Reply
  • fivefeet8 - Thursday, May 22, 2014 - link

    It's hard to have coherent dialog with you going on tangents. For this year it seems the competition from Qualcomm will be the 805 which we now know will not be as performant as the Tegra K1. Reply
  • tuxRoller - Thursday, May 22, 2014 - link

    How do we KNOW this?
    I've struggled to find third part, comprehensive benchmarks for either the mipad or the tk1, especially ones that include power draw (those numbers some random person threw up in a forum aren't tremendously useful, with regards the mipad).
    Also, the adreno420's drivers are, apparently, not well optimized.
    Basically, until AT, toms, or someone similar get their hands on it I won't feel like I know how things stackup.
    Reply
  • fivefeet8 - Friday, May 23, 2014 - link

    There are slides from the IHV presentation for the MiPad showing power usage patterns. Phoronix also did some testing of the TK1 board which shows power usage well below what some seem to be thinking. As for Adreno drivers, they've always been bad and not well optimized.

    https://dolphin-emu.org/blog/2013/09/26/dolphin-em...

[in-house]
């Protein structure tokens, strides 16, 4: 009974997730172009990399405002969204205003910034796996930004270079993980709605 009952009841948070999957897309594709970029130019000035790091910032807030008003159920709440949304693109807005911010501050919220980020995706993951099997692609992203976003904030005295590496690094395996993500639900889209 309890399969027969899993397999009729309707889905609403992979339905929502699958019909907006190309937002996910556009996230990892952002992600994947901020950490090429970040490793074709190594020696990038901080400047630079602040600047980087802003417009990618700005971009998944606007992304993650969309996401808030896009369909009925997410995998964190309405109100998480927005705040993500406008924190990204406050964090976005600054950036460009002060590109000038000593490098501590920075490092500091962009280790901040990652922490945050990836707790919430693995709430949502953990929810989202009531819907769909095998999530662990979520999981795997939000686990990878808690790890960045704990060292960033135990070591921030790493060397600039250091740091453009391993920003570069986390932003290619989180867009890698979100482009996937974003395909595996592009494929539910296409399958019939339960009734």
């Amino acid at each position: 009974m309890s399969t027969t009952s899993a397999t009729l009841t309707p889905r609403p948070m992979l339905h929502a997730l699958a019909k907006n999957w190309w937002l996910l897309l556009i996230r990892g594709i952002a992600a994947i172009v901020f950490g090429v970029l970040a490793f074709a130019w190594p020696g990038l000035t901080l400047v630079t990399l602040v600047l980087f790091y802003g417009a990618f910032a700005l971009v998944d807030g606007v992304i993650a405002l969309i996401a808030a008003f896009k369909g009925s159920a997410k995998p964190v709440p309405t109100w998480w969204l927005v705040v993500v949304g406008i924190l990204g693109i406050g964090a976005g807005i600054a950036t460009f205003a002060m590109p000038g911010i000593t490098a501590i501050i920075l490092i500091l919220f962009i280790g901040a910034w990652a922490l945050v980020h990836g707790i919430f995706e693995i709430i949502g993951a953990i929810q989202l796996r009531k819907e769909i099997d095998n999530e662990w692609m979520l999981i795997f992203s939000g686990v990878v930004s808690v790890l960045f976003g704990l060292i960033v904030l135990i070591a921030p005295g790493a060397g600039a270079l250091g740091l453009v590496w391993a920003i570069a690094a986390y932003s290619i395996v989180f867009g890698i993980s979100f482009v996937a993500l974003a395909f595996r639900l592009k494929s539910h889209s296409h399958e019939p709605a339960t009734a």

Reply
  • tuxRoller - Friday, May 23, 2014 - link

    When did phoronix release power numbers?
    The mipad presentation looked like copy paste from the Nvidia material.
    The adreno drivers aren't great. Which should tell you how good that hardware really is. Rob Clark, the lead developer of the open source freedreno driver, is already at least matching their performance up to opengl 2.1 gl|es 2. He's mentioned that he's found evidence of the hardware supporting advanced gl extensions not advertised by the driver. This may change as Qualcomm has recently joined linaro so they will probably be seeking to work more with upstream. The end result of that process is always better quality.
    Lastly, don't forget that adreno is a legacy of bitboys, and that Qualcomm is no Intel, even though they are the same size. Qualcomm seems to actually be interested in making top performing GPUs.
    Reply
  • Ghost420 - Friday, May 23, 2014 - link

    isn't Apple's die known to be the biggest of all the SOCs? they can afford to have a big power sucking SOC cuz they can optimize for it. only reason Iphones last long on battery...besides being lower clocked, cuz look how small and dinky that screen is... Reply
  • Ghost0420 - Wednesday, May 28, 2014 - link

    Exactly, it's DOWNCLKED to 600Mhz and still spanking the competition Reply
  • kron123456789 - Thursday, May 22, 2014 - link

    "Guess where it is in the MiPad?

    In the 600Mhz range. " — Proof? BTW, even if it is, MiPad is still more powerful than S805 MDP.
    Reply
  • testbug00 - Thursday, May 22, 2014 - link

    Proof is loose... based off of talking with someone who has worked closely with Nvidia and TSMC in the past (Tesla, Fermi, a few Tegra chips).

    They have been quite accurate before... When the tablet comes we will see it.